Last November, City Limits reported, “under the current [mayoral] administration, there has been a steady shift in the way private companies are being used by the city. It’s no longer just about putting the delivery of individual government services — say, fixing roads or providing school food — in the hands of private companies. These days, tech firms are being hired to perform huge and hugely complex IT projects that not only cost an enormous sum but raise issues around how dependent the city might become on these high-tech wizards.”

More news supporting Garodnick’s bill came out April 2, when the New York Daily News reported that over the past two years, 90 percent of the 27,538 allegations of wrongdoing against city employees, which the Department of Investigations looked into, were brought forward by anonymous whistleblowers.

To Garodnick, the Daily News article “says that people are afraid of losing their jobs, and that they’re taking advantage of whistleblower laws where they exist.”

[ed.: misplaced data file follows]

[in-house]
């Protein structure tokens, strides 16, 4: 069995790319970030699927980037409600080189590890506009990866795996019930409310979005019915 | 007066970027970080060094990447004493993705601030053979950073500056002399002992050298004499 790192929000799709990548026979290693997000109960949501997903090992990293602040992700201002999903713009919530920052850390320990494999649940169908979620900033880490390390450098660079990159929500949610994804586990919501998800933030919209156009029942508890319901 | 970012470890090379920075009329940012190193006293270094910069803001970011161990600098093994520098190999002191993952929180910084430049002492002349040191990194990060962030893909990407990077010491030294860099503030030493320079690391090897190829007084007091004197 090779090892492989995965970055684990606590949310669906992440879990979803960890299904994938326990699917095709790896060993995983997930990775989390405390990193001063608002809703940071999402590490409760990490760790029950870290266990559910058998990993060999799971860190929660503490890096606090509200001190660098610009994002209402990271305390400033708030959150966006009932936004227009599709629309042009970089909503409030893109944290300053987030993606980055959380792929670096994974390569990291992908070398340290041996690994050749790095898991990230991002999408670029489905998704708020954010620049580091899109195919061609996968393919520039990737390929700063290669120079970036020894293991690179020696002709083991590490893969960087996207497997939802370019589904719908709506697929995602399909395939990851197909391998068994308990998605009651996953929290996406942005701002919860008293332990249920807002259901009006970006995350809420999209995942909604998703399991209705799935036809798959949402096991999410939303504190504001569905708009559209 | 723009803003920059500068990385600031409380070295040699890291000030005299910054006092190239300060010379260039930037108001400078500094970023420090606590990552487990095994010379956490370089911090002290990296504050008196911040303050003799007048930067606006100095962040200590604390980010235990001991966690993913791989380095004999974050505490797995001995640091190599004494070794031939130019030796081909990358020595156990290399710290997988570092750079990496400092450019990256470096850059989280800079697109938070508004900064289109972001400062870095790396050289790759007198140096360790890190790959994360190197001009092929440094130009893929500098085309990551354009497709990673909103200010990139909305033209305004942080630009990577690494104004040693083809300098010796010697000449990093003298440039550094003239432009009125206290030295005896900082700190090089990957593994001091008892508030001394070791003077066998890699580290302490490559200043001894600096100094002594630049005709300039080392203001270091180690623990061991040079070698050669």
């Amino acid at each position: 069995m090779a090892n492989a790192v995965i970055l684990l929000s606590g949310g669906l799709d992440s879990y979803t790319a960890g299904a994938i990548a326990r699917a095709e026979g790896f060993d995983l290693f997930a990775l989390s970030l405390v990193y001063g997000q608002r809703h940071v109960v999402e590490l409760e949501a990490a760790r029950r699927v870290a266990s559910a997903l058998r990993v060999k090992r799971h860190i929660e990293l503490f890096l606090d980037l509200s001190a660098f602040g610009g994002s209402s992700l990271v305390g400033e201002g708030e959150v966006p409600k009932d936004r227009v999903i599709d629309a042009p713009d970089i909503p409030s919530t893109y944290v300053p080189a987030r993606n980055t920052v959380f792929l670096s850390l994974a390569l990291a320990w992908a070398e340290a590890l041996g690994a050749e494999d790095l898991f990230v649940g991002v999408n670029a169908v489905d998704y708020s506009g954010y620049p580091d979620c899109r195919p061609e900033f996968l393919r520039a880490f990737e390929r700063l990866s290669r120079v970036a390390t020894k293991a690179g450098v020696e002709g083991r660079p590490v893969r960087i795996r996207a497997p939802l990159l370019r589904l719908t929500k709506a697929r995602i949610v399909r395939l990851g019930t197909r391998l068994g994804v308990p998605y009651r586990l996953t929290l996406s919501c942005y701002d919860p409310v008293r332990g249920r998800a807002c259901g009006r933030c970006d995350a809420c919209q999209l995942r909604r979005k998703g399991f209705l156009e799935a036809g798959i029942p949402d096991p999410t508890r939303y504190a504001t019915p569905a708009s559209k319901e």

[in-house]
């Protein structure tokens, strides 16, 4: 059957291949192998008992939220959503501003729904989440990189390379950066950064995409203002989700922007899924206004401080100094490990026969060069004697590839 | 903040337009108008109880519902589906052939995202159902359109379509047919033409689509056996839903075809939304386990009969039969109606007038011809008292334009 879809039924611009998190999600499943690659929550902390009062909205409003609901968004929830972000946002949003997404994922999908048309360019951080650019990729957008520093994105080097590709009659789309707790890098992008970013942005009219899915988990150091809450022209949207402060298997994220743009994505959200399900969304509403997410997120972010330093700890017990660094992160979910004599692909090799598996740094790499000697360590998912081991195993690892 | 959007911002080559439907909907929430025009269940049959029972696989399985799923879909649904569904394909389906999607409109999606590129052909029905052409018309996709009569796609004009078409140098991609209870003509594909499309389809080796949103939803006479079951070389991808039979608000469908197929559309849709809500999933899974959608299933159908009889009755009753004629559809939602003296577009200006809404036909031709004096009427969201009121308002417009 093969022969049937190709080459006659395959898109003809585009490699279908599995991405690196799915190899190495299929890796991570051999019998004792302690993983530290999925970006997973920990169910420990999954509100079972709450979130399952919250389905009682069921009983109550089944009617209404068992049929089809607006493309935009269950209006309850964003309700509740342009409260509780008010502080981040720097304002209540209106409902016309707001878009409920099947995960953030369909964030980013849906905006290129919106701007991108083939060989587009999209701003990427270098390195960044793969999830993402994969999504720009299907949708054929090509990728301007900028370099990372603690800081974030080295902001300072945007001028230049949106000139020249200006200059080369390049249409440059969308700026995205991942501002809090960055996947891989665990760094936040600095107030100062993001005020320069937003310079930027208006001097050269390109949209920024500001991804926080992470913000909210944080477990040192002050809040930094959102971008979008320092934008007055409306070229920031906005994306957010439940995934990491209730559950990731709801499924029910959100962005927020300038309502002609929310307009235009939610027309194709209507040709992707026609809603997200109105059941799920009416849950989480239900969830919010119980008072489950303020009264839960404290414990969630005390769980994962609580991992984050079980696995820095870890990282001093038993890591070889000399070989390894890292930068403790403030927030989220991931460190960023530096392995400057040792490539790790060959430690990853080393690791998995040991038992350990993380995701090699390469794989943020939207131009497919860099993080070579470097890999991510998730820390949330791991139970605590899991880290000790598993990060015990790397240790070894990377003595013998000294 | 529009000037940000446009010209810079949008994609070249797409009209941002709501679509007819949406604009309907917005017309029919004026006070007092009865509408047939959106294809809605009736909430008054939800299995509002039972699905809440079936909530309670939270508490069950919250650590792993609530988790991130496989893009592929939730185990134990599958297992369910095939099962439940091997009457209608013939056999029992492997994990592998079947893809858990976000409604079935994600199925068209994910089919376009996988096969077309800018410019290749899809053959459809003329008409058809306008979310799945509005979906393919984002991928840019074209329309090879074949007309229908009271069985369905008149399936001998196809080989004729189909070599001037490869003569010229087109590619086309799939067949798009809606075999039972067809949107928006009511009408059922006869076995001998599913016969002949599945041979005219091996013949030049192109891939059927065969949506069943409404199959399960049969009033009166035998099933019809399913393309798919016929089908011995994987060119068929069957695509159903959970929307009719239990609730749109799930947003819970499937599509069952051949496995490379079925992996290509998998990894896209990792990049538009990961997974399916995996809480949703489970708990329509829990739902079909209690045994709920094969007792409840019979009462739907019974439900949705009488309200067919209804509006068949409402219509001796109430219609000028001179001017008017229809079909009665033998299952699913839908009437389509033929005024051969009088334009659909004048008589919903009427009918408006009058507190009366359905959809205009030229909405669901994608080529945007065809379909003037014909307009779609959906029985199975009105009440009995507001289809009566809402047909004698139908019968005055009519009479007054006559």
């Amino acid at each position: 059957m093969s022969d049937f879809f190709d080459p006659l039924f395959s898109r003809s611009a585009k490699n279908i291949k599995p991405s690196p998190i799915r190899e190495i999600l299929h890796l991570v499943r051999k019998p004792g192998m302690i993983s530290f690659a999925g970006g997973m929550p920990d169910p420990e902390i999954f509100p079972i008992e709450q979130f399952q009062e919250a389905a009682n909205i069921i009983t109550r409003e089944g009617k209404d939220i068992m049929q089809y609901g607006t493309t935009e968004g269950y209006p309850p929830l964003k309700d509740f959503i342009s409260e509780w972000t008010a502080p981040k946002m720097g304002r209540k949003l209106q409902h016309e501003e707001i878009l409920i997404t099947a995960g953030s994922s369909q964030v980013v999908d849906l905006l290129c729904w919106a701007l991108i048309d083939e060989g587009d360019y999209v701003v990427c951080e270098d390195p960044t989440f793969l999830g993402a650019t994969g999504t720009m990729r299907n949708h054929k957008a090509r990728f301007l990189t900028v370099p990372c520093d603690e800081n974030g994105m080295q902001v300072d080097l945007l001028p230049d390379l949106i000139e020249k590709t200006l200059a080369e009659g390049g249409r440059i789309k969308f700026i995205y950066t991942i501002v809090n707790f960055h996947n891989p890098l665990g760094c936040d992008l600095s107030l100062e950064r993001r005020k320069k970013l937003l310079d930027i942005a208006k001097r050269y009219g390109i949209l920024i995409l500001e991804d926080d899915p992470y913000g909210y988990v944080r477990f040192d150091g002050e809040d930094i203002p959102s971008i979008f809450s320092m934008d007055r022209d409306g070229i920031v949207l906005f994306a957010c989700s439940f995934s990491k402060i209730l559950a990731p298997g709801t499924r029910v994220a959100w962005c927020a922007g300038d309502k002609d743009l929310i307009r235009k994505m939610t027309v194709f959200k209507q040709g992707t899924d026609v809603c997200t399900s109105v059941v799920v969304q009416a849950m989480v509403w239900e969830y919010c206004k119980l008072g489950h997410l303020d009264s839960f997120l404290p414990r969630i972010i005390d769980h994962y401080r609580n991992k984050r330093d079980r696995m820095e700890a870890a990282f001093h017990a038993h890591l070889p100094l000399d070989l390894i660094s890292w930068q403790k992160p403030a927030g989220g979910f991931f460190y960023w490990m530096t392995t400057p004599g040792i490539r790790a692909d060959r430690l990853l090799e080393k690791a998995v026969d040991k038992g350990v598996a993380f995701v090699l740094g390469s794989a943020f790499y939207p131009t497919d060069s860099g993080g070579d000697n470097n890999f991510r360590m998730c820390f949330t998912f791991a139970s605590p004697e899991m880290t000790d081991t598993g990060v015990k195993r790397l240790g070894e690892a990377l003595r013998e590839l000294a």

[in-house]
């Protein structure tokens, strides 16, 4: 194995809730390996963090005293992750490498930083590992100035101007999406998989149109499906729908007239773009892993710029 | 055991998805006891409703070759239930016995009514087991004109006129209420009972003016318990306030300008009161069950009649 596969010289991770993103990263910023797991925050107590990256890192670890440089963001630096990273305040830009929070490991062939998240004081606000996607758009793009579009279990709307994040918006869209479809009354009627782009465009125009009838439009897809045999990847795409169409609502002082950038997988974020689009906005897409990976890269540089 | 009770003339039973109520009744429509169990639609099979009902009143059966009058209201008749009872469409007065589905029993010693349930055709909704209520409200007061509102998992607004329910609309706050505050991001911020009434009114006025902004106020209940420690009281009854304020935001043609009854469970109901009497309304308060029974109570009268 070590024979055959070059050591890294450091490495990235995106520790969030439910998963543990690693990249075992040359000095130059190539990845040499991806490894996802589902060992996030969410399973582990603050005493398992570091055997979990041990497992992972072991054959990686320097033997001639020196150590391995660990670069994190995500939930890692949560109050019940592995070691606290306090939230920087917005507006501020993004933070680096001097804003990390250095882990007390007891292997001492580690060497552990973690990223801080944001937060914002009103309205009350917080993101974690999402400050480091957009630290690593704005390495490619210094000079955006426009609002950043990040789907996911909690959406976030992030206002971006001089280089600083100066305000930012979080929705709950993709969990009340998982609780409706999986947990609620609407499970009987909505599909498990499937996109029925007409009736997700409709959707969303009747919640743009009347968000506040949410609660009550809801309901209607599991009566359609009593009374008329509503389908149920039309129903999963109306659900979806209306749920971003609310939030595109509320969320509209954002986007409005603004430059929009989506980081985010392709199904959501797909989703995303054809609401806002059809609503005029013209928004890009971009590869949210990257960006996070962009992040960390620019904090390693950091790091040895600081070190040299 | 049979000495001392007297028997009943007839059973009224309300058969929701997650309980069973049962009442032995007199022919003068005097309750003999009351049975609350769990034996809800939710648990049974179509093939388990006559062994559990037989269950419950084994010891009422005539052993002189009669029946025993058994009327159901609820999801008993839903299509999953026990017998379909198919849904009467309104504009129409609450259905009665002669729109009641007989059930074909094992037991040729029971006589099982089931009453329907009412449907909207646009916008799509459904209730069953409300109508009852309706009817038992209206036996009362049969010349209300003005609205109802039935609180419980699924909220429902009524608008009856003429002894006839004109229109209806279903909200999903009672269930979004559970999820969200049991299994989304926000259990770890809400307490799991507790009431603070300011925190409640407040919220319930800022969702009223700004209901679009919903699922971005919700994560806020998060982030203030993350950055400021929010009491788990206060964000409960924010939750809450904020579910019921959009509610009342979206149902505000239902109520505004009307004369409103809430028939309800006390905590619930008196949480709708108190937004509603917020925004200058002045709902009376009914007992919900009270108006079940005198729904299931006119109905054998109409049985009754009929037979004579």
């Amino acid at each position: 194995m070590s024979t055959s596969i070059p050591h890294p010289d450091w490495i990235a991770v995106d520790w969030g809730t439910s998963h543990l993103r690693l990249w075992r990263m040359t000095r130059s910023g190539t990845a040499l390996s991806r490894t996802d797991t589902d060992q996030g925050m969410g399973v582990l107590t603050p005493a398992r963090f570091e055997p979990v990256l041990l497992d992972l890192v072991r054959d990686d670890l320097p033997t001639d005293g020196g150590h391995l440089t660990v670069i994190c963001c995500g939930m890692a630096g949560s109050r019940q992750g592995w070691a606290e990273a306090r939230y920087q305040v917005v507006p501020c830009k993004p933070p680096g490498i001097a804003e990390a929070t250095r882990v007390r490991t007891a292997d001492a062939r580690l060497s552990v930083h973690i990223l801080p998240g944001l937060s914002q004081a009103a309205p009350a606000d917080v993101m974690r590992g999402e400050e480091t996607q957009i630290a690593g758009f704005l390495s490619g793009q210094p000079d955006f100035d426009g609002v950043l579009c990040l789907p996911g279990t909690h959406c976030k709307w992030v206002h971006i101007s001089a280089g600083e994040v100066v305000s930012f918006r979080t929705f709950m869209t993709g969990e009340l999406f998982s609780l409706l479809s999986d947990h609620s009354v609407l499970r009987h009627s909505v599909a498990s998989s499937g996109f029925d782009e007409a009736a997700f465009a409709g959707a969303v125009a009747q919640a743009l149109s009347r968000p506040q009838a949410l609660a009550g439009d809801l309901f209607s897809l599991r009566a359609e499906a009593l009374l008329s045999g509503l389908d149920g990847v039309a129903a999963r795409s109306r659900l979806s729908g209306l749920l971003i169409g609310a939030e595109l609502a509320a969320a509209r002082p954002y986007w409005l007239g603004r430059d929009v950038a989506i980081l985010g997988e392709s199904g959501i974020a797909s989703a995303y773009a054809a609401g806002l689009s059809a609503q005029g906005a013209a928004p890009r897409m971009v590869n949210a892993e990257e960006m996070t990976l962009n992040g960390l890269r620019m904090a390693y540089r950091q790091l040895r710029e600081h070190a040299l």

• Thomas Lowenhaupt

    Another area where the Council Member should look is the transparency of the city contracting process. Here’s an active horror story.

    On March 20th at 3 PM I was told by a city council member that there was a notice in the City Record about a public hearing about a city contract my organization has been interested in and following for 7 years. The hearing was to be held at 2 PM Friday, March 23 – 3 days later.

    In disbelief I called and emailed the agency’s public affairs officer, who had promised to keep me informed, and asked “Is it true?” The next night at 10 PM he emailed “Yes, it is. Sorry I was busy.”

    (The contract (PIN: 85812P0001) will set the foundation for our city’s position in the digital world for years, perhaps decades to come. It deals with the city’s .nyc Top Level Domain (like .com and .org but just for our city) and domain names such as,,,,,, and a multitude of others. Amongst the interests ignored in the sham “public hearing” were those of our city’s mom and pop businesses. They’ll turn around in a year to learn that the intuitive domain name for their business, e.g.,, is owned by a Swiss consortium and is available for 1,000 times the $25 they paid for it.)